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Drugs and Lactation Database (LactMed®) [Internet]. Bethesda (MD): National Institute of Child Health and Human Development; 2006-.

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Drugs and Lactation Database (LactMed®) [Internet].

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Last Revision: April 15, 2024.

Estimated reading time: 1 minute

CASRN: 154323-57-6

image 135078946 in the ncbi pubchem database

Drug Levels and Effects

Summary of Use during Lactation

There is minimal published experience with almotriptan during breastfeeding, although the dose in milk appears to be low. If almotriptan is required by the mother of an older infant, it is not a reason to discontinue breastfeeding, but until more data become available, an alternate drug may be preferred, especially while nursing a newborn or preterm infant. Painful, burning nipples and breast pain have been reported after doses of sumatriptan and other triptans. This has occasionally been accompanied by a decrease in milk production.

Drug Levels

Maternal Levels. One woman who was over 1 month postpartum took a single oral dose of almotriptan to treat migraine. She provided one milk sample before the dose, then additional milk samples at 1, 2, 4, 8, 12 and 24 hours after the dose. The peak milk level of 106.2 mcg/L occurred at 2 hours after the dose. The average milk level was 29.6 mcg/L and the half-life in milk was 4 hours. The infant’s daily dosage of almotriptan was estimated to be 4.4 mcg/kg and the weight-adjusted infant dosage was 1.8% of the maternal dose.[1]

Infant Levels. Relevant published information was not found as of the revision date.

Effects in Breastfed Infants

Relevant published information was not found as of the revision date.

Effects on Lactation and Breastmilk

A review of four European adverse reaction databases found 26 reported cases of, painful, burning nipples, painful breasts, breast engorgement and/or painful milk ejection in women who took a triptan while nursing. Pain was sometimes intense and occasionally led to decreased milk production. Pain generally subsided with time as the drug was eliminated. The authors proposed that triptans may cause vasoconstriction of the arteries in the breast, nipples, and the arteries surrounding the alveoli and milk ducts, causing a painful sensation and a painful milk ejection reflex.[2]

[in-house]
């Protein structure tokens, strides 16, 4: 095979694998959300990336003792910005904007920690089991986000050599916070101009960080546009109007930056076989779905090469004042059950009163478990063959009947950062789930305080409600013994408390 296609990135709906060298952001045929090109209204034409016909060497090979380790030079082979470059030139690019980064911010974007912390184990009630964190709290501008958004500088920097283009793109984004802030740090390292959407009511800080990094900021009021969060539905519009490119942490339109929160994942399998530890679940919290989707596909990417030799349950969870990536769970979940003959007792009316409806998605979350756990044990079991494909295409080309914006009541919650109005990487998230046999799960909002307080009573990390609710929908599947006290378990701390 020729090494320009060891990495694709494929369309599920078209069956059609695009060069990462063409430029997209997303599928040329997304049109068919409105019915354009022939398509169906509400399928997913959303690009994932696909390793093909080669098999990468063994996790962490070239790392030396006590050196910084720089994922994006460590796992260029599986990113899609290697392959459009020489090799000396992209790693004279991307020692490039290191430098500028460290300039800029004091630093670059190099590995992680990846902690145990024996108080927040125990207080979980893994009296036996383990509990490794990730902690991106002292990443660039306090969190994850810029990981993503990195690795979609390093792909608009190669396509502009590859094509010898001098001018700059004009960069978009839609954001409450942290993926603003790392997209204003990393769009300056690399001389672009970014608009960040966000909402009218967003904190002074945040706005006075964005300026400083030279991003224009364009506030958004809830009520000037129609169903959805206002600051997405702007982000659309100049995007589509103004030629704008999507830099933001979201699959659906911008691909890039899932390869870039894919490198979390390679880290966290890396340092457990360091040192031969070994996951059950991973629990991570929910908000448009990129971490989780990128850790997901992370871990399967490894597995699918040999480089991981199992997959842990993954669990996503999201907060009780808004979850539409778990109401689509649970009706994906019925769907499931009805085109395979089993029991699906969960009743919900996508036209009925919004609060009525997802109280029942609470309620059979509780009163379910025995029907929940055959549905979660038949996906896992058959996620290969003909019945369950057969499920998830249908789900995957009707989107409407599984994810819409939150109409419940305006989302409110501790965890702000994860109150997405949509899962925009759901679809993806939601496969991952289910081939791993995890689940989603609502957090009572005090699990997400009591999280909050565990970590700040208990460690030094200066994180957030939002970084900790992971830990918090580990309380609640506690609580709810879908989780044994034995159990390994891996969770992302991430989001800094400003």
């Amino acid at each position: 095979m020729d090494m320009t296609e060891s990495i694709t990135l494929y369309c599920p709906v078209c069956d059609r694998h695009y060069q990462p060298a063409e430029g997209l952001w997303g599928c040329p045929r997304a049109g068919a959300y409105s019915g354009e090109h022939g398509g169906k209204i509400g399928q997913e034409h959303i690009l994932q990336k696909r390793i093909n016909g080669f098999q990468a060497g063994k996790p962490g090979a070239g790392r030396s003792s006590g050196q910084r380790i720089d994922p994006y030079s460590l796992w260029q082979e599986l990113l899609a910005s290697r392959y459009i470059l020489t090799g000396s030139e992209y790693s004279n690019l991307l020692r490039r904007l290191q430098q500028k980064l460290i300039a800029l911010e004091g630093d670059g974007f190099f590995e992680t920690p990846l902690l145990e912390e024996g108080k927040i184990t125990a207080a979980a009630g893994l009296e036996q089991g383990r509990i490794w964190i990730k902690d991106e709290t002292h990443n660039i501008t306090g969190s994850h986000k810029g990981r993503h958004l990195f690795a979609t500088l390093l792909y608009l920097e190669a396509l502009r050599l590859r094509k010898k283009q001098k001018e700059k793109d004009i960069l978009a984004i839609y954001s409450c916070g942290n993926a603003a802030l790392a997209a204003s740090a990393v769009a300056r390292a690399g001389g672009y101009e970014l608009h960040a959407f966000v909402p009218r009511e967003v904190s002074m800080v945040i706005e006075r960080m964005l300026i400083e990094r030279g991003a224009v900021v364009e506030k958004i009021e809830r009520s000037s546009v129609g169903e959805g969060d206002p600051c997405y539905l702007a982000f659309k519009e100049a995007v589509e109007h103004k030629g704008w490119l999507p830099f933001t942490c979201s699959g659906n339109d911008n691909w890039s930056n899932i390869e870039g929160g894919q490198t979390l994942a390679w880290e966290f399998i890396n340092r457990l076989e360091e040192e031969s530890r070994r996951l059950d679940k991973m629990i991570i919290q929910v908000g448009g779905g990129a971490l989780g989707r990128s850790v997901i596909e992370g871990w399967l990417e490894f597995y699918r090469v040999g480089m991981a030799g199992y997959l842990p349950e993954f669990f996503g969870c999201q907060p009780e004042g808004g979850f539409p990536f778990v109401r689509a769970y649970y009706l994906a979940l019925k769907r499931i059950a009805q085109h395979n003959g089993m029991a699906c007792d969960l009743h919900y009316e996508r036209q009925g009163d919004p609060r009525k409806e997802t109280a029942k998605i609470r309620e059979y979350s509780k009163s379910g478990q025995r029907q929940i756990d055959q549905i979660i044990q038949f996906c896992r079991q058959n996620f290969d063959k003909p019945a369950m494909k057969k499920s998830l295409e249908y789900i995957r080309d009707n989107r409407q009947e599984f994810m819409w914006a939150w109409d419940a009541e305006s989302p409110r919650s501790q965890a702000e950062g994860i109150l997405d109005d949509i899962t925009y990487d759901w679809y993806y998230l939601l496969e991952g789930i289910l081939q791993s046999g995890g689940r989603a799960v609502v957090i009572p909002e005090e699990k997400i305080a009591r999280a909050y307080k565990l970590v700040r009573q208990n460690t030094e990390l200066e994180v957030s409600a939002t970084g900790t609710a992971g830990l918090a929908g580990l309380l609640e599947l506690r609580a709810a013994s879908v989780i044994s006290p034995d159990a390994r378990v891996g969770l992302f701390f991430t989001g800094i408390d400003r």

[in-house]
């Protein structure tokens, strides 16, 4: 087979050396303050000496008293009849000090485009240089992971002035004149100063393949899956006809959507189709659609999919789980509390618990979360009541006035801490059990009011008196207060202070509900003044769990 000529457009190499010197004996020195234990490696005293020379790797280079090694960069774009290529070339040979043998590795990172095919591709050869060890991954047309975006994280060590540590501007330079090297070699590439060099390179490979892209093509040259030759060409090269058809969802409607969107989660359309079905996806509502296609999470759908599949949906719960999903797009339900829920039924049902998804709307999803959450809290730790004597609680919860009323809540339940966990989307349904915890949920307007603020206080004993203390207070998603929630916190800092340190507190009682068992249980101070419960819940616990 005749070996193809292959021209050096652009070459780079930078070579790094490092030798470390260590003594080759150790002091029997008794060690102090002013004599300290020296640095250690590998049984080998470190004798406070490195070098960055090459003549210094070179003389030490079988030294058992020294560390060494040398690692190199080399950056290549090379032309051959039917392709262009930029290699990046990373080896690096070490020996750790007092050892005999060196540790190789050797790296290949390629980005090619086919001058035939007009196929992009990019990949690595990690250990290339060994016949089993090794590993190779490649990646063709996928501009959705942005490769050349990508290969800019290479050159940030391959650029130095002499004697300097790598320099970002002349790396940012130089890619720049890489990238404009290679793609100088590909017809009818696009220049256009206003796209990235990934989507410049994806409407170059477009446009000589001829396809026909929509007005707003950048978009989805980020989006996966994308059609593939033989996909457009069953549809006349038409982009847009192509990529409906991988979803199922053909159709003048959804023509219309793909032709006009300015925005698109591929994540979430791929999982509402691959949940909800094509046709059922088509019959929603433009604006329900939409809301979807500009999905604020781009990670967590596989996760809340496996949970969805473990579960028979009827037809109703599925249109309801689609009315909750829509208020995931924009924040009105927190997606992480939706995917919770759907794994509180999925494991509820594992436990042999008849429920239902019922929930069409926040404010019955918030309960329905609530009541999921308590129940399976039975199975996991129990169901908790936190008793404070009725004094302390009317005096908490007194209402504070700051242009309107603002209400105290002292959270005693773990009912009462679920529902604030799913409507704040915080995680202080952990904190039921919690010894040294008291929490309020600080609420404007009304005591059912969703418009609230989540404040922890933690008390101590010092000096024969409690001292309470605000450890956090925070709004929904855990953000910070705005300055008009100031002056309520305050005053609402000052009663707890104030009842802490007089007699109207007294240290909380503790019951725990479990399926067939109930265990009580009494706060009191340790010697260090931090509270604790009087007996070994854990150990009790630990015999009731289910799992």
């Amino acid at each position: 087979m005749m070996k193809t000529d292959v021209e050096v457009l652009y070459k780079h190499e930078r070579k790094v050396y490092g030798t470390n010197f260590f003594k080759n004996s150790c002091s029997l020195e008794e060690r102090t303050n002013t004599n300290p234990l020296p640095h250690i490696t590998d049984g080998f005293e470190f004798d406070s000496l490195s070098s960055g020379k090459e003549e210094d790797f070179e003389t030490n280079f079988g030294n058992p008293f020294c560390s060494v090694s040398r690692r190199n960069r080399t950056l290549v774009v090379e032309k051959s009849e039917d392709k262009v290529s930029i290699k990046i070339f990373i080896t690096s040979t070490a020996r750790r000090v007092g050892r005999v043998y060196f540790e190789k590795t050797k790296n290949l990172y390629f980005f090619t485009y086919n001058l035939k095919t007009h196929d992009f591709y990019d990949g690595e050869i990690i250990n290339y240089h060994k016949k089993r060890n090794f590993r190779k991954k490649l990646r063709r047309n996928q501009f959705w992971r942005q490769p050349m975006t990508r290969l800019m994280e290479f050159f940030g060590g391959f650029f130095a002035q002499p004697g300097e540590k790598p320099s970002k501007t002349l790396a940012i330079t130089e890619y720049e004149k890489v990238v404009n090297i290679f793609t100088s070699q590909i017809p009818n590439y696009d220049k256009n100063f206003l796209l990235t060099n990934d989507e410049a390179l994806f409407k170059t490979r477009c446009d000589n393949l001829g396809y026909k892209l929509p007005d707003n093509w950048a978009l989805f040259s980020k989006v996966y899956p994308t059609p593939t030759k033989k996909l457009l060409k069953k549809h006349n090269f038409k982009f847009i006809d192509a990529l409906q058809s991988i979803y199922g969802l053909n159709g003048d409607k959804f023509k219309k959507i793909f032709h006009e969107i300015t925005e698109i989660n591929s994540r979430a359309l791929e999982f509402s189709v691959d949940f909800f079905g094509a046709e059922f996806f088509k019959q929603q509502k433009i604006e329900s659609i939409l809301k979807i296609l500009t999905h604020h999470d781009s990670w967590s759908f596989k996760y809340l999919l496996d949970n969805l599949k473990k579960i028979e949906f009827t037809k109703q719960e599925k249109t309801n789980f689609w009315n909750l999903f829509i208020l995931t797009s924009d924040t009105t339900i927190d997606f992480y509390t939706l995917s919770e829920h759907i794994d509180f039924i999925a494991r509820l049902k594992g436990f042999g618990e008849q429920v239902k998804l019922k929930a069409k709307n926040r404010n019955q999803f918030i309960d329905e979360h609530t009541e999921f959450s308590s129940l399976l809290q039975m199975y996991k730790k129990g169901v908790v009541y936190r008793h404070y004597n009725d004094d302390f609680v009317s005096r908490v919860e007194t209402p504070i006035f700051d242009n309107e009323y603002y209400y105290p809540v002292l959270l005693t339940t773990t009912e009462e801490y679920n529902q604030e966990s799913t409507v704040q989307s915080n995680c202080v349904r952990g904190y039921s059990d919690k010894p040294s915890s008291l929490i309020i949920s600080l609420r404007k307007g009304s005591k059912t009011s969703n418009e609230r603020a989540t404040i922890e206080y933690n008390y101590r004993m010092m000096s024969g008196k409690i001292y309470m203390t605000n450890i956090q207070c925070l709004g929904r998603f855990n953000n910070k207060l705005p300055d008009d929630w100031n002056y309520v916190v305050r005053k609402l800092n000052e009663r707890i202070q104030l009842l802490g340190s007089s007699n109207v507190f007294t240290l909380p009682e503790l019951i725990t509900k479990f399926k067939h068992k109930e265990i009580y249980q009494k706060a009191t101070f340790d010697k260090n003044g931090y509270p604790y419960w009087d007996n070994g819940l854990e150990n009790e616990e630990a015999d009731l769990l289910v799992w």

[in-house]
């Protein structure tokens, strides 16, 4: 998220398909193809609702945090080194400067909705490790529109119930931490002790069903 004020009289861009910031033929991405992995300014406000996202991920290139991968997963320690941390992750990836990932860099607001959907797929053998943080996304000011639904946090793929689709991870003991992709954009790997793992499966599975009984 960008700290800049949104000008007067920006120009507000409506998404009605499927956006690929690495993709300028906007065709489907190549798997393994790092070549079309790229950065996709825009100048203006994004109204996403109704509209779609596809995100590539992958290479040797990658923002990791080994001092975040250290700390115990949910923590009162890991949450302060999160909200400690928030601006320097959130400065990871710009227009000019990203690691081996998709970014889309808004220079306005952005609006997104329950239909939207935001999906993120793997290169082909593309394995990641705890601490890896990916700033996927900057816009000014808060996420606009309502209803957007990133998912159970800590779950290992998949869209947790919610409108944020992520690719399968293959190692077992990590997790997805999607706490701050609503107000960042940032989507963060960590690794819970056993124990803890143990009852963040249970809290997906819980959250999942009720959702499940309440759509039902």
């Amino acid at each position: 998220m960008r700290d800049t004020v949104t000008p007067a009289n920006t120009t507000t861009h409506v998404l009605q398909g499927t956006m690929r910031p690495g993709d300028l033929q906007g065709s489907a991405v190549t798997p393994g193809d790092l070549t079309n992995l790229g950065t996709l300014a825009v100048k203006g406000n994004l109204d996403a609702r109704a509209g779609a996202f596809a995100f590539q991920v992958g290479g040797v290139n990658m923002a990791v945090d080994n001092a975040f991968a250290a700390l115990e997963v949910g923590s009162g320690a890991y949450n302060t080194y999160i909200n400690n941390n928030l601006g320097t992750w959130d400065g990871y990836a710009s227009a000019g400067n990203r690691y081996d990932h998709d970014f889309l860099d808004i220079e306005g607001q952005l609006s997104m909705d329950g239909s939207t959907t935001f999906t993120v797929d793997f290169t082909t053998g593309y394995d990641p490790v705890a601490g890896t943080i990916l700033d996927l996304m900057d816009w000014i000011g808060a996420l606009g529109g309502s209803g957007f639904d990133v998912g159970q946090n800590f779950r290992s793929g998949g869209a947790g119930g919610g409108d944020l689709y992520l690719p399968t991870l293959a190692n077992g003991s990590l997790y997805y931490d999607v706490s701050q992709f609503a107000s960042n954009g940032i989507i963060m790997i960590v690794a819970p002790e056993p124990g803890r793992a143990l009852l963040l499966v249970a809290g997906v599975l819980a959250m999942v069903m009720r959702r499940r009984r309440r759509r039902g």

Alternate Drugs to Consider

Eletriptan, Rizatriptan, Sumatriptan, Zolmitriptan


Amundsen S, Nordeng H, Fuskevåg OM, et al. Transfer of triptans into human breast milk and estimation of infant drug exposure through breastfeeding. Basic Clin Pharmacol Toxicol 2021;128:795-804. [PubMed: 33730376]
Conijn M, Maas V, van Tuyl M, et al. Breastfeeding-related adverse drug reactions of triptans: A descriptive analysis using four pharmacovigilance databases. Breastfeed Med 2024. [PubMed: 38563407]

Substance Identification

Substance Name


CAS Registry Number


Drug Class

Breast Feeding


Milk, Human

Serotonin Receptor Agonists

Serotonin 5-HT1 Receptor Agonists


Vasoconstrictor Agents

Disclaimer: Information presented in this database is not meant as a substitute for professional judgment. You should consult your healthcare provider for breastfeeding advice related to your particular situation. The U.S. government does not warrant or assume any liability or responsibility for the accuracy or completeness of the information on this Site.

Copyright Notice

Attribution Statement: LactMed is a registered trademark of the U.S. Department of Health and Human Services.

Bookshelf ID: NBK501459PMID: 30000519


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